Although Saturn's moon Iapetus was first discovered by Giovanni Cassini in 1671, it wasn't until 2007 that we earthlings got a close-up look at the patches of mountains on Iapetus' surface.
Picking up where the spacecraft Voyager 2
left off in 1981, Cassini made one flyby of Iapetus, snapping photos of the dual-toned moon
. The mountainous regions in this photo are located in the transition between the mountains' lighter- and darker-colored hemispheres.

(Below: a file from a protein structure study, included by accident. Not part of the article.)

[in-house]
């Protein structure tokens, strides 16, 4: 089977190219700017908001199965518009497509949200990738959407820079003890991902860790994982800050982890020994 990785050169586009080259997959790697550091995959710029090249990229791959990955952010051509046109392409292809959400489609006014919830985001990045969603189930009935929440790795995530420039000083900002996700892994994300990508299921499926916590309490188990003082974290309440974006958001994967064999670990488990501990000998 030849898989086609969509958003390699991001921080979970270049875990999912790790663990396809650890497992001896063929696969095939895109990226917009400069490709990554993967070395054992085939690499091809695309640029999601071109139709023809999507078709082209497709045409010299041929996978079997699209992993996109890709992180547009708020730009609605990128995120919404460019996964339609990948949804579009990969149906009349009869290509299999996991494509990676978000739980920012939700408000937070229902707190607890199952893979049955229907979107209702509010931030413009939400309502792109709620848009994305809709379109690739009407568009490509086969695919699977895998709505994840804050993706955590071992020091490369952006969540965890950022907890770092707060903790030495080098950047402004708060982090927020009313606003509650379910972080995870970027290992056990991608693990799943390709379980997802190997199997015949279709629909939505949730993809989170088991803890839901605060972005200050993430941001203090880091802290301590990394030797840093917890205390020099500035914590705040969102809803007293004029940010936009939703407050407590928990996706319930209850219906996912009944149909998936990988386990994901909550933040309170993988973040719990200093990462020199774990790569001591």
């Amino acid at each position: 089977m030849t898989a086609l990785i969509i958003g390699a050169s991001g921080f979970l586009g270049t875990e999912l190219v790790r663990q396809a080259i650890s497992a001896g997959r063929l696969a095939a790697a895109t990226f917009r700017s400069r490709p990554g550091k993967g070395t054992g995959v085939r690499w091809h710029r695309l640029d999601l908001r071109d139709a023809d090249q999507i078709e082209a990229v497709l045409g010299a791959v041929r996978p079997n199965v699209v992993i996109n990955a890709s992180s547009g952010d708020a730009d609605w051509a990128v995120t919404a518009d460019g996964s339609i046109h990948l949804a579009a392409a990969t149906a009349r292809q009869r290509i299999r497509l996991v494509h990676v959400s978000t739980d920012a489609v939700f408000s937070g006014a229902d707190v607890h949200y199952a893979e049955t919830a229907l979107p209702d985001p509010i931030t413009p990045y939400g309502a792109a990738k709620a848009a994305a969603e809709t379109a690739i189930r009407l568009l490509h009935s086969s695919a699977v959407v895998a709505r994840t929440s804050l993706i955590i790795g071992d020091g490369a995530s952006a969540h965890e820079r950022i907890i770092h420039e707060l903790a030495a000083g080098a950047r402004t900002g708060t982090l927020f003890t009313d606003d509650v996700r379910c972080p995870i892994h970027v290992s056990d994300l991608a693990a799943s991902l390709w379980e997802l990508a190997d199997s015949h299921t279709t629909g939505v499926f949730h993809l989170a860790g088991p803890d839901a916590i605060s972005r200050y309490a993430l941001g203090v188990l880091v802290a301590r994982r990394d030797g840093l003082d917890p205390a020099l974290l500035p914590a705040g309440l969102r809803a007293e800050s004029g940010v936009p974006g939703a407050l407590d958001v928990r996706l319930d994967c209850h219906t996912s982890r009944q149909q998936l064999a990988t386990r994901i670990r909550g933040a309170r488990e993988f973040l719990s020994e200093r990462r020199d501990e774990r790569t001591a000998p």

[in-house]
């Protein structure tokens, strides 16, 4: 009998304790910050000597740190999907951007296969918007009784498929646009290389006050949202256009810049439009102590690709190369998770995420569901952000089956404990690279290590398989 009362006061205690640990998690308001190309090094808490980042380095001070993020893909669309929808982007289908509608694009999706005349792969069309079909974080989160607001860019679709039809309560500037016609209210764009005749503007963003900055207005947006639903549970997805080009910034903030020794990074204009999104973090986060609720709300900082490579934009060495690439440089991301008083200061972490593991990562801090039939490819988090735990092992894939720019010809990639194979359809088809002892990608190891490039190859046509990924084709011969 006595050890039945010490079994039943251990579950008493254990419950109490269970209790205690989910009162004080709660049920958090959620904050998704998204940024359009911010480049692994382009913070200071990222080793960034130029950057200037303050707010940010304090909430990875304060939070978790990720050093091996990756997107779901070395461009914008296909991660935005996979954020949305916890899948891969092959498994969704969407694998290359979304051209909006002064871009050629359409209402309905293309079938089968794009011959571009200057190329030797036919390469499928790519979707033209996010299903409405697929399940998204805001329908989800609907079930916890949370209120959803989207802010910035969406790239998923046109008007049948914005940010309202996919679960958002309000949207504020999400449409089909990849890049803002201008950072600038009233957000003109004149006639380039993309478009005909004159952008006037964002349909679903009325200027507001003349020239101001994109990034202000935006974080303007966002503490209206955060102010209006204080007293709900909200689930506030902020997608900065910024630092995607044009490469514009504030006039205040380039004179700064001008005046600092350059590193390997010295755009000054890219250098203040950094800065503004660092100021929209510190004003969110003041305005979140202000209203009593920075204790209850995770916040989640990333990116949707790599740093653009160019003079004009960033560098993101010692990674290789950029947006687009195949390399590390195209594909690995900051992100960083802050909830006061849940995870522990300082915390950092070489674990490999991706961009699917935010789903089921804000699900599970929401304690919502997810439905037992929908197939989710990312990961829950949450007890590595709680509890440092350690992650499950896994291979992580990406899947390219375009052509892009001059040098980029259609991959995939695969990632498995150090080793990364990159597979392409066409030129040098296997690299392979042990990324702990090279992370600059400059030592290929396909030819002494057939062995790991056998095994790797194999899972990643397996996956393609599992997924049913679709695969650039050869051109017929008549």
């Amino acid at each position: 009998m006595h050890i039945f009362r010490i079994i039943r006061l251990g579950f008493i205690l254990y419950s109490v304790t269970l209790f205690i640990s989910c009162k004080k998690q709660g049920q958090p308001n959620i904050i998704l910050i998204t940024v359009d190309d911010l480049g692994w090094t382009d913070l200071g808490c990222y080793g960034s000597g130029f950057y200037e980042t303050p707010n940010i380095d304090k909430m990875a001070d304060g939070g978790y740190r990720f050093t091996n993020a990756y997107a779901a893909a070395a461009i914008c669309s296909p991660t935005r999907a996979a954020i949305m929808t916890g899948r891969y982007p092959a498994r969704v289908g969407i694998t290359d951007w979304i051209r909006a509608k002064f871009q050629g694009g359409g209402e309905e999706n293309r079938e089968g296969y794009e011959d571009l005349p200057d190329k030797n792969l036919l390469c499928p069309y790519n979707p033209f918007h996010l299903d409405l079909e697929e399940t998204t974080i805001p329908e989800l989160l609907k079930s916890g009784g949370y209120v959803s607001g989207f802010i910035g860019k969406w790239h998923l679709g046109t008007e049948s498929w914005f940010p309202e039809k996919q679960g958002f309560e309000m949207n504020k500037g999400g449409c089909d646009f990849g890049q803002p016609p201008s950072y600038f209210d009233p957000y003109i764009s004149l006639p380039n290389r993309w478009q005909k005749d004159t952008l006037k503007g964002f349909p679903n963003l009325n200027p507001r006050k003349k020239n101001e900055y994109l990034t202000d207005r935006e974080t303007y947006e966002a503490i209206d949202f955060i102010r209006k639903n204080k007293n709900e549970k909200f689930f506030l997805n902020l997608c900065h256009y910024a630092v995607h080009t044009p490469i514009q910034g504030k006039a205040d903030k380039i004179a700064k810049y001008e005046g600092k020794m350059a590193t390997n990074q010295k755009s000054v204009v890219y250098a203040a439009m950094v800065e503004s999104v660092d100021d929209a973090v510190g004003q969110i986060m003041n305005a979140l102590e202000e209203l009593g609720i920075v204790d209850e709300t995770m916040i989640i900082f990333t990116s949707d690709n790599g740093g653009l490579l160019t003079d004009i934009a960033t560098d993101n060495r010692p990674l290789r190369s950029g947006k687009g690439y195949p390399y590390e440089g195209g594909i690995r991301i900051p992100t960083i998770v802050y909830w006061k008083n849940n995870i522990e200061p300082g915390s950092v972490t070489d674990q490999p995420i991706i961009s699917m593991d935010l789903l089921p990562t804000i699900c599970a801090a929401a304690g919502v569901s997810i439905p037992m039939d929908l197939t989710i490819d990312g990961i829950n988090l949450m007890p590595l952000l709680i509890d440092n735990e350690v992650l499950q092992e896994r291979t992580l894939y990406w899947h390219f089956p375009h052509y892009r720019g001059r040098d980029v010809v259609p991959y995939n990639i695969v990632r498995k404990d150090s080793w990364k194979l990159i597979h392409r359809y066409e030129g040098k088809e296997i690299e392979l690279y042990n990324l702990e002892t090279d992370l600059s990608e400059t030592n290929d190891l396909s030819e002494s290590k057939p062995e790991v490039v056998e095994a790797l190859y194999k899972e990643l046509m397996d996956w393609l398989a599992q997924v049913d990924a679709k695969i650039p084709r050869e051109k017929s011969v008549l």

Just last year, researchers offered a hypothesis
to explain why one side of the moon is conspicuously darker than the other. They say dust particles may be flying off another moon, Phoebe, and are smacking into Iapetus's leading edge "like bugs on a windshield."